Sunday, November 11, 2012

Mark E. Smith - Pander! Panda! Panzer!


I've said it before, and I'll say it again - I think Mark E. Smith is an out-and-out musical genius, and it has been his innate intelligence and iron leadership that have, by force of will alone, kept his band The Fall alive and relevant for over 35 years and counting. A working-class bloke who is unusually well-read, his lyrics are sprinkled with literary references to William Blake, Christopher Marlowe and H.P. Lovecraft (among many others), and refer to historical events including the Protestant Reformation and the death of Pope John Paul I. And mixed in with these literary allusions are heaping dollops of his wicked and bitter, yet funny and thought-provoking sense of humor. Here are but a few of my favorite Fall lyrics:
- "The Wehrmacht never got in here . . . but it took us six years" (from "Middle Mass")
- "You're a walking tower of Adidas crap at a cobblers four times a month" (from "Octo Realm/Ketamine Sun")
- "I was very let down with the budget/I was expecting a one million quid handout/I was very disappointed/It was the government's fault" (from "Dog Is Life/Jerusalem")
He's no musician, and he doesn't possess what would remotely be described as a golden set of pipes. But for most of his career, Smith has wisely surrounded himself with a superb and ever-rotating group of instrumentalists, musos who are not only very good at what they do, but who also are able to translate Smith's sometimes dense and abstract vision and words into music that sounds like nothing else currently out there. That's another attribute of The Fall that doesn't get discussed enough - for nearly four decades, Smith has been able to constantly change his band's musical style, without following the current trend du jour (be it punk, New Wave, alternative, Madchester, grunge, etc.) and without pandering to his audience. And yet in every iteration, with every new Fall lineup, each album and every song produced over the years is immediately recognizable as being by "The Fall". There's a lot of truth in what DJ John Peel once said: "The Fall are always different, always the same."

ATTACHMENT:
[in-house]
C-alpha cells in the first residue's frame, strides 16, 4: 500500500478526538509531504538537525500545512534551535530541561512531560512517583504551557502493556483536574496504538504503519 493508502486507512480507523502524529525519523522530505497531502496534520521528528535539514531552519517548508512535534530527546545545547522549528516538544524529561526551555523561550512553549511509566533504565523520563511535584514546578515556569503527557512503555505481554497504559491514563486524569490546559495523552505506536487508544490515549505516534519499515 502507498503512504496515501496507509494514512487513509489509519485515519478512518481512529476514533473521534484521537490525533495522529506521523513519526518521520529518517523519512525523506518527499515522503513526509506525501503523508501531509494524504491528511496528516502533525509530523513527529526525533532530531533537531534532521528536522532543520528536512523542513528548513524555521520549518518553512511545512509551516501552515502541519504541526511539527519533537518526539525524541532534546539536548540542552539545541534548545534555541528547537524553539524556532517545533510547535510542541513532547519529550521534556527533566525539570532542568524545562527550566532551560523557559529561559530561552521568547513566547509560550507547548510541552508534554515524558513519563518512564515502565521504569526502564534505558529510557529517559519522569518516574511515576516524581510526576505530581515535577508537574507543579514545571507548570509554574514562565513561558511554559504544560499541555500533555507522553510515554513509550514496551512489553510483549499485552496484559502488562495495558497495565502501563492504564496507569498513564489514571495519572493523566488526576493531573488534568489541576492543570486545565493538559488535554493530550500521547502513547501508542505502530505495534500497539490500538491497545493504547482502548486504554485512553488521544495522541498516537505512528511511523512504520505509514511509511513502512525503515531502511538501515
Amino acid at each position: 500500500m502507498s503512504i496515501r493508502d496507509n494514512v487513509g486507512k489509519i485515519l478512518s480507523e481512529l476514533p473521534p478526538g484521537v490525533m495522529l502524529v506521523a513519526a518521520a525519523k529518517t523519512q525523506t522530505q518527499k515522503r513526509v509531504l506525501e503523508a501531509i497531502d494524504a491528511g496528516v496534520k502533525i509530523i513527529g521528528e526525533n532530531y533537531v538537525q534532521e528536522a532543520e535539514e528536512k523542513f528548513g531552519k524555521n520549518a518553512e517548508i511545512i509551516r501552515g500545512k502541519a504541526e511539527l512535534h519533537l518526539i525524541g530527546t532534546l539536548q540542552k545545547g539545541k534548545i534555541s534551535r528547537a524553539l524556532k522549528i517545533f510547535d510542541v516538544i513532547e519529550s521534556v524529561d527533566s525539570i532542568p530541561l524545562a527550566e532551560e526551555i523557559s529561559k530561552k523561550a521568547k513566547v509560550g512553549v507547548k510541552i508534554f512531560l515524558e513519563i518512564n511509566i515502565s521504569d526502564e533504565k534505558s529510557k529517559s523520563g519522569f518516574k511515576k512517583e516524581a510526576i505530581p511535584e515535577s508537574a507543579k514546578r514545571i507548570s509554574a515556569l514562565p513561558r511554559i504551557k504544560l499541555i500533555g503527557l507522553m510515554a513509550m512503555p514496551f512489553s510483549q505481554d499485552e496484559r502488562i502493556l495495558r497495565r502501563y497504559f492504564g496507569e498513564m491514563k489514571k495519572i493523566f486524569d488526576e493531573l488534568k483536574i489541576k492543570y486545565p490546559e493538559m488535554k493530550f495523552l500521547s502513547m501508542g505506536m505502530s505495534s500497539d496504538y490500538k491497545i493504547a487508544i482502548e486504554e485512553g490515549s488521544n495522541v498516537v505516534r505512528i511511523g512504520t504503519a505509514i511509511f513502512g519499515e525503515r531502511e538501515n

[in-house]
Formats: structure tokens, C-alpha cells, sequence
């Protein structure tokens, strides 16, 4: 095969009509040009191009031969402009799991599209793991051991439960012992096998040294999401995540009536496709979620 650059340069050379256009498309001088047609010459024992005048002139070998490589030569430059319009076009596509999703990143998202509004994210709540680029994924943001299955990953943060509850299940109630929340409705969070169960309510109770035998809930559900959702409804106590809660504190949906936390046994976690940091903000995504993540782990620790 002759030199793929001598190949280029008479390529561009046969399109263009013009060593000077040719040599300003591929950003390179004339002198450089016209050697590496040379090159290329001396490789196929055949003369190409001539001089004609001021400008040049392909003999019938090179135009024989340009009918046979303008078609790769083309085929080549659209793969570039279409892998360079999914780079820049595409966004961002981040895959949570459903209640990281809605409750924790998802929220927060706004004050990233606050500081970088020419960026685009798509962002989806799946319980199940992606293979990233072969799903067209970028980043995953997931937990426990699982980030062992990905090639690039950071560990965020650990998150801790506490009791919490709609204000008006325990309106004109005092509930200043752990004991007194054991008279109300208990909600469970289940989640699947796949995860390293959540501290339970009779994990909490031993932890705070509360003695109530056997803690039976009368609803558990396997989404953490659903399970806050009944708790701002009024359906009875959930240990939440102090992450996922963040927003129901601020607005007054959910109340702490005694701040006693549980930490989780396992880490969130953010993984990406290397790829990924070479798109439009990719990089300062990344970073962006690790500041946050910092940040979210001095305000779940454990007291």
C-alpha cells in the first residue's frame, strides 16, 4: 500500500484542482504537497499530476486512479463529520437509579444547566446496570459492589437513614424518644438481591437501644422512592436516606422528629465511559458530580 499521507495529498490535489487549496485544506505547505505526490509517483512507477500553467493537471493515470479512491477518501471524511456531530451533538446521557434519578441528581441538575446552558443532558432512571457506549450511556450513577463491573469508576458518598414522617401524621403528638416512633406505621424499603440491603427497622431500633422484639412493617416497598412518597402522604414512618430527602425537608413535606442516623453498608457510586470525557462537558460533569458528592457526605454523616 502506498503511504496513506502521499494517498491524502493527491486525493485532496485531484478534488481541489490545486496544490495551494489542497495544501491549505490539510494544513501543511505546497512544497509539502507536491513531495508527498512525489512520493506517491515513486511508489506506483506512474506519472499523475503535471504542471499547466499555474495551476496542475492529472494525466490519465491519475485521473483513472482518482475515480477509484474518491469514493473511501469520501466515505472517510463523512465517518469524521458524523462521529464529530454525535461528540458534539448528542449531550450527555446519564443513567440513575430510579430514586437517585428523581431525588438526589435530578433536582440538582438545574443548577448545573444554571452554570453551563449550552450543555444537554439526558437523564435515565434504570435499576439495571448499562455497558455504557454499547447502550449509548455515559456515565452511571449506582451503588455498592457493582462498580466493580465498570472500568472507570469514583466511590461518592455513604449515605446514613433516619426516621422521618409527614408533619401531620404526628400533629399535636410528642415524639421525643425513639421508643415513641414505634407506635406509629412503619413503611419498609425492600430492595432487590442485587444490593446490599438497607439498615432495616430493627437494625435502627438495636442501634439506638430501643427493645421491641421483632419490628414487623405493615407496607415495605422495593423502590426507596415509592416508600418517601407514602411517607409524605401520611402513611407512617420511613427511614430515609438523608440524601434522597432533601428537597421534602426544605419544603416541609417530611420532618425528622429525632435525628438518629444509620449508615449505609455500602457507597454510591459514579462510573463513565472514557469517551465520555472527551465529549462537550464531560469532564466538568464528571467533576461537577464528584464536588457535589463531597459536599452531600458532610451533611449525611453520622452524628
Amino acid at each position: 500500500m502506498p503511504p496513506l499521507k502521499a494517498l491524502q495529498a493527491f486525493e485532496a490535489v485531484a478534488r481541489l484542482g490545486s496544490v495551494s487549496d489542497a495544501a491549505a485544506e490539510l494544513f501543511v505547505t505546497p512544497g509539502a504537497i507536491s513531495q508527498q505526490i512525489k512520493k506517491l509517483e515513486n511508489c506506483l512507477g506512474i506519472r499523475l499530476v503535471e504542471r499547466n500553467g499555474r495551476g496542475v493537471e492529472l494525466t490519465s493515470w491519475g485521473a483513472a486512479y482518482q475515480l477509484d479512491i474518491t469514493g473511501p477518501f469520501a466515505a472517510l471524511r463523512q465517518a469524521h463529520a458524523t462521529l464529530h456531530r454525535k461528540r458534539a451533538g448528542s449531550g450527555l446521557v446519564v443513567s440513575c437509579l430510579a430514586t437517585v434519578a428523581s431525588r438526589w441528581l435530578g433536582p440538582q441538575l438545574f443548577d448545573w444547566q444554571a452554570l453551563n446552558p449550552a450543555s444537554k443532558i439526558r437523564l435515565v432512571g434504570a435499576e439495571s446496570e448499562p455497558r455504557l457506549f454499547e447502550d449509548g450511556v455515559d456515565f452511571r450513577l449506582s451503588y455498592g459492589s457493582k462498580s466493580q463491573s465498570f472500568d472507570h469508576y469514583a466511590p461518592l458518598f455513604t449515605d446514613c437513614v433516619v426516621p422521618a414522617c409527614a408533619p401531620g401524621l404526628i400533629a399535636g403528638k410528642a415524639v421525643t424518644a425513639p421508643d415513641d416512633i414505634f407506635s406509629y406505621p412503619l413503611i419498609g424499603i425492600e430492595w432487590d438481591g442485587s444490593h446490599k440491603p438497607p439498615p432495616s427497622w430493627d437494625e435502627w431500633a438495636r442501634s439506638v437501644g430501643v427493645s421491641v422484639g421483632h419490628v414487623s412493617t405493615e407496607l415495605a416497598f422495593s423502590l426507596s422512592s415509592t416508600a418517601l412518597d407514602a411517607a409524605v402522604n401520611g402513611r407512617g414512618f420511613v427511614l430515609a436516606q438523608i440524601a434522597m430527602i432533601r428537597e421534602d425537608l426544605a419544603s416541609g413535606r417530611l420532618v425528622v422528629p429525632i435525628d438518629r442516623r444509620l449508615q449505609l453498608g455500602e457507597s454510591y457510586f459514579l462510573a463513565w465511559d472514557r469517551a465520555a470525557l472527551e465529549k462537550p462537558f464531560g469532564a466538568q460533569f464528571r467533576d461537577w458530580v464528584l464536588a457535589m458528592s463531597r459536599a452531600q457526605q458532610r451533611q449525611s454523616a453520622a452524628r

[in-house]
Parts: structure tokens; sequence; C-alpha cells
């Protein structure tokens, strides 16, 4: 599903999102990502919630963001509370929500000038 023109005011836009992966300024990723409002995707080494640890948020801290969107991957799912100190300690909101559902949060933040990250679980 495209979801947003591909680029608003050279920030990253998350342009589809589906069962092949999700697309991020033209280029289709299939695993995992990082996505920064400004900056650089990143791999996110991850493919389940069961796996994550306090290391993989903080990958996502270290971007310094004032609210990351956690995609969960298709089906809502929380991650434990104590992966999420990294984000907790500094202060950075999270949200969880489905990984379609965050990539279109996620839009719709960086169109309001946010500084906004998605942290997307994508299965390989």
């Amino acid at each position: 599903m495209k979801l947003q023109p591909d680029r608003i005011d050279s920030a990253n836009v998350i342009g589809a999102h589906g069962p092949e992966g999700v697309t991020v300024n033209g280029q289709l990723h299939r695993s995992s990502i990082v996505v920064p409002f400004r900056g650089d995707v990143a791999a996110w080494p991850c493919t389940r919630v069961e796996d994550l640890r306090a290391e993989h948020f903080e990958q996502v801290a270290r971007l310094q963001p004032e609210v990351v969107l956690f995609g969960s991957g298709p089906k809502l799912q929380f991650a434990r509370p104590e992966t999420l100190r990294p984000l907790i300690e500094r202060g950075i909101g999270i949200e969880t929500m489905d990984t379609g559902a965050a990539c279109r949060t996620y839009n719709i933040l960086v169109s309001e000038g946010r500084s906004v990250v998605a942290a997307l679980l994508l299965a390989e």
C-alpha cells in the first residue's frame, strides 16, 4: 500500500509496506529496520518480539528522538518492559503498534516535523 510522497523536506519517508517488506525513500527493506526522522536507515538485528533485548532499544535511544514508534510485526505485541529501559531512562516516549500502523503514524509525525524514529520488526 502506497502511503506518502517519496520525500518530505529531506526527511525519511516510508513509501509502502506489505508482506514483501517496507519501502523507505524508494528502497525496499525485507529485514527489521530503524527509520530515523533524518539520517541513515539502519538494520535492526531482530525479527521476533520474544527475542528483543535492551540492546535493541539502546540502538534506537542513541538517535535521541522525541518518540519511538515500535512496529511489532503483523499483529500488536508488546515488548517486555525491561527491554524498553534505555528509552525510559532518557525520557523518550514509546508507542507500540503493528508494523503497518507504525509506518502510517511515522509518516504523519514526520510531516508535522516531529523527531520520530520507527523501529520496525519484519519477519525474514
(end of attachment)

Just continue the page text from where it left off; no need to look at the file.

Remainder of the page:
But Smith's literate and sometimes off-kilter wordplay can be VERY strong medicine, not only for those uninitiated into the whys, hows and wherefores of The Fall, but indeed for longtime fans as well. And like any powerful medicine, it goes down best either in small doses, or with something to ease its administration - such as the excellent music backing up those dense lyrics, provided by his Fall bandmates or by one of many groups Smith has fronted as either a member (Von Sudenfed) or as a guest (Mouse On Mars, Inspiral Carpets, D.O.S.E., etc.) over the years. Unadulterated Mark E. Smith is hard to take . . .

. . . Which is why I have problems with this album, his second spoken-word solo release (the first being 1998's The Post Nearly 
Man).  Similar to his earlier solo work, the disc consists of Smith reciting his poetry/stories in his inimitable voice, with absolutely no musical accompaniment - it's just pure Smith, through and through. Sometimes he sounds like he's reading at the bottom of a mineshaft, other times within a boiler tank, but in the end it's just him and his words. Unlike The Post Nearly Man, however, Smith disposes of breaking his readings down into manageable parts - Pander! Panda! Panzer! has no track listing; it's just one long, uninterrupted 42-minute long track. There aren't a ton of new ideas on this disc; a lot of stuff on it is essentially a rehash of the first spoken word album - "Enigrammatic Dream", for example, is reprised here. And Smith even goes so far as to plagiarize from The Fall; at one point here, he simply reads the lyrics from "Idiot Joy Showland" off of 1991's Shift-Work (not one of the band's most deathless works). Sad to see this from him . . .